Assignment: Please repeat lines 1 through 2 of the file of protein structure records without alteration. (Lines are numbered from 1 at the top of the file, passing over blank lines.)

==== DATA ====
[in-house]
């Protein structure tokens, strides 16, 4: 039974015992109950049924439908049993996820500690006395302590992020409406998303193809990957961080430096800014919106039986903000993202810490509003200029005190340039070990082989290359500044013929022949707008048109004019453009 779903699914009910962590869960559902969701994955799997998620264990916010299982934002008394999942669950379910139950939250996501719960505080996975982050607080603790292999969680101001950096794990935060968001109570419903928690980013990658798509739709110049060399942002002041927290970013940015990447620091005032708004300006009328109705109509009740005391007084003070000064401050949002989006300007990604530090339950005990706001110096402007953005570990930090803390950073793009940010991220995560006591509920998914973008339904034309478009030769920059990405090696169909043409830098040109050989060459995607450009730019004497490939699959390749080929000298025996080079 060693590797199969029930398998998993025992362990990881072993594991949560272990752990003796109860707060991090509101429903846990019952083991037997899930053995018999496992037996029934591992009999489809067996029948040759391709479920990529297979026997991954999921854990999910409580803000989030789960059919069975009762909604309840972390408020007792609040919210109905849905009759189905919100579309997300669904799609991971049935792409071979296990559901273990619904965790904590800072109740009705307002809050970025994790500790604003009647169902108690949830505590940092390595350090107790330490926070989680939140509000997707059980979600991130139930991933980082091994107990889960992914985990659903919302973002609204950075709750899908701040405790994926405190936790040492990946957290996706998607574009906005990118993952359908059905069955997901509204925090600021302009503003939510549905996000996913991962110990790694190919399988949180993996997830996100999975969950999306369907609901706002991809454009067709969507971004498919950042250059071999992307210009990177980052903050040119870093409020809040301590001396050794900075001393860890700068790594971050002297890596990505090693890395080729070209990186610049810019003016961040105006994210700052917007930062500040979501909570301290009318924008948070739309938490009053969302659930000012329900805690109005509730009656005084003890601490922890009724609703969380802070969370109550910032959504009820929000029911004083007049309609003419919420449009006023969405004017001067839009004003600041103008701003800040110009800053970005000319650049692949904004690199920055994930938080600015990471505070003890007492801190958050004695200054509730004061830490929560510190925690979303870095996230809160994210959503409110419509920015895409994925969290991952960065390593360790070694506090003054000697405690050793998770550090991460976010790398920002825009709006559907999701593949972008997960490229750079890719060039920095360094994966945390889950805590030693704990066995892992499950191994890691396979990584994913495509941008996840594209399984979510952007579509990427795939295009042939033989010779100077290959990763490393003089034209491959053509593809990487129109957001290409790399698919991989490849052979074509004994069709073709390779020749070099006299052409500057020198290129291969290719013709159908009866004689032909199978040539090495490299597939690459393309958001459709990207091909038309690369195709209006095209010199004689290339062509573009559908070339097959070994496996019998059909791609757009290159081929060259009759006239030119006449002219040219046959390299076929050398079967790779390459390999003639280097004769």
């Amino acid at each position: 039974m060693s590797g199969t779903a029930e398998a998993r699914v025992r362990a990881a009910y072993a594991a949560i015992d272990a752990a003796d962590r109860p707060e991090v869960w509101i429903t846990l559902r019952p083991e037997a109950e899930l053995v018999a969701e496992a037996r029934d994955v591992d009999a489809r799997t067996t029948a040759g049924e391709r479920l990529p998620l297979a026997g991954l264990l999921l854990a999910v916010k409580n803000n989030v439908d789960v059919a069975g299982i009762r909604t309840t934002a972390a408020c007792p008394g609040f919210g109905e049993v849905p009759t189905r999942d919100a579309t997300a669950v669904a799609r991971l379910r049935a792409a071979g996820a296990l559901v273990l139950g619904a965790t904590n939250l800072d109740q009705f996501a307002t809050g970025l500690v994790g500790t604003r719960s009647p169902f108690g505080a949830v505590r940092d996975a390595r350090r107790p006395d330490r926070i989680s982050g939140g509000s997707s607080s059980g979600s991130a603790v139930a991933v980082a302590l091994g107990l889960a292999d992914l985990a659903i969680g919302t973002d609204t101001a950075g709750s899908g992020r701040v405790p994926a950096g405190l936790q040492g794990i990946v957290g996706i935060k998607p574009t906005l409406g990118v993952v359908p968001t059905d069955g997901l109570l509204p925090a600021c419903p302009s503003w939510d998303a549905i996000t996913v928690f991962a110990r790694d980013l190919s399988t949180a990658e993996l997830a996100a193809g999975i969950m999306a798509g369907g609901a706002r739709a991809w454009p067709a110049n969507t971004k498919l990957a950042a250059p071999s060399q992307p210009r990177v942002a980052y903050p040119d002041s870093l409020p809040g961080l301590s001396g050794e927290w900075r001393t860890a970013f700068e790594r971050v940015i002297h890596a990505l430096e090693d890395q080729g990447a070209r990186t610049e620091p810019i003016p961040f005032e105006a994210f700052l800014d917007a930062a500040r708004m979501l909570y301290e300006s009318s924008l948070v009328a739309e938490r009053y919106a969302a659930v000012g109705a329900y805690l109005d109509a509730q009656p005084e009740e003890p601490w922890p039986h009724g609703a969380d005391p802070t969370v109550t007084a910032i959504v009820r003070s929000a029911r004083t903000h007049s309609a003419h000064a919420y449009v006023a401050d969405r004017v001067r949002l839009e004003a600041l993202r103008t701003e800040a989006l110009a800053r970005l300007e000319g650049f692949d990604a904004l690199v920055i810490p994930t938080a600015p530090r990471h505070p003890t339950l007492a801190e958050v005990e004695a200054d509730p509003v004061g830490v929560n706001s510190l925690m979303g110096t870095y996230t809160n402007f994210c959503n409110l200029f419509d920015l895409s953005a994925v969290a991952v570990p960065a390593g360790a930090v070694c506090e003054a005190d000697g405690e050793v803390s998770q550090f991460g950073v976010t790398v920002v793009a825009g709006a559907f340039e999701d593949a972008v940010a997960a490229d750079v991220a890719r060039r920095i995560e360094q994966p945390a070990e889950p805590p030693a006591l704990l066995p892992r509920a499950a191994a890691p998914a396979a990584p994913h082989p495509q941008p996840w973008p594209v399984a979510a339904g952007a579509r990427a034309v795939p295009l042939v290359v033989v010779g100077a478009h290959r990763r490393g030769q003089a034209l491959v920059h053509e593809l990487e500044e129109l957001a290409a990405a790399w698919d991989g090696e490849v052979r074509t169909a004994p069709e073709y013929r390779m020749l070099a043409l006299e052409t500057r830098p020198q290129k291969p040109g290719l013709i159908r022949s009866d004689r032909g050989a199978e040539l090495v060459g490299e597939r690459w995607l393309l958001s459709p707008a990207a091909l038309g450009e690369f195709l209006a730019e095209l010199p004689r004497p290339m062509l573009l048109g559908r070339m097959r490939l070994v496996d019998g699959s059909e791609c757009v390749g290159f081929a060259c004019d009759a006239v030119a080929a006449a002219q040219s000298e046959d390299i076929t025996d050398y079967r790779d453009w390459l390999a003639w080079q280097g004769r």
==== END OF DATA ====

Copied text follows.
[in-house]
């Protein structure tokens, strides 16, 4: 039974015992109950049924439908049993996820500690006395302590992020409406998303193809990957961080430096800014919106039986903000993202810490509003200029005190340039070990082989290359500044013929022949707008048109004019453009 779903699914009910962590869960559902969701994955799997998620264990916010299982934002008394999942669950379910139950939250996501719960505080996975982050607080603790292999969680101001950096794990935060968001109570419903928690980013990658798509739709110049060399942002002041927290970013940015990447620091005032708004300006009328109705109509009740005391007084003070000064401050949002989006300007990604530090339950005990706001110096402007953005570990930090803390950073793009940010991220995560006591509920998914973008339904034309478009030769920059990405090696169909043409830098040109050989060459995607450009730019004497490939699959390749080929000298025996080079 060693590797199969029930398998998993025992362990990881072993594991949560272990752990003796109860707060991090509101429903846990019952083991037997899930053995018999496992037996029934591992009999489809067996029948040759391709479920990529297979026997991954999921854990999910409580803000989030789960059919069975009762909604309840972390408020007792609040919210109905849905009759189905919100579309997300669904799609991971049935792409071979296990559901273990619904965790904590800072109740009705307002809050970025994790500790604003009647169902108690949830505590940092390595350090107790330490926070989680939140509000997707059980979600991130139930991933980082091994107990889960992914985990659903919302973002609204950075709750899908701040405790994926405190936790040492990946957290996706998607574009906005990118993952359908059905069955997901509204925090600021302009503003939510549905996000996913991962110990790694190919399988949180993996997830996100999975969950999306369907609901706002991809454009067709969507971004498919950042250059071999992307210009990177980052903050040119870093409020809040301590001396050794900075001393860890700068790594971050002297890596990505090693890395080729070209990186610049810019003016961040105006994210700052917007930062500040979501909570301290009318924008948070739309938490009053969302659930000012329900805690109005509730009656005084003890601490922890009724609703969380802070969370109550910032959504009820929000029911004083007049309609003419919420449009006023969405004017001067839009004003600041103008701003800040110009800053970005000319650049692949904004690199920055994930938080600015990471505070003890007492801190958050004695200054509730004061830490929560510190925690979303870095996230809160994210959503409110419509920015895409994925969290991952960065390593360790070694506090003054000697405690050793998770550090991460976010790398920002825009709006559907999701593949972008997960490229750079890719060039920095360094994966945390889950805590030693704990066995892992499950191994890691396979990584994913495509941008996840594209399984979510952007579509990427795939295009042939033989010779100077290959990763490393003089034209491959053509593809990487129109957001290409790399698919991989490849052979074509004994069709073709390779020749070099006299052409500057020198290129291969290719013709159908009866004689032909199978040539090495490299597939690459393309958001459709990207091909038309690369195709209006095209010199004689290339062509573009559908070339097959070994496996019998059909791609757009290159081929060259009759006239030119006449002219040219046959390299076929050398079967790779390459390999003639280097004769």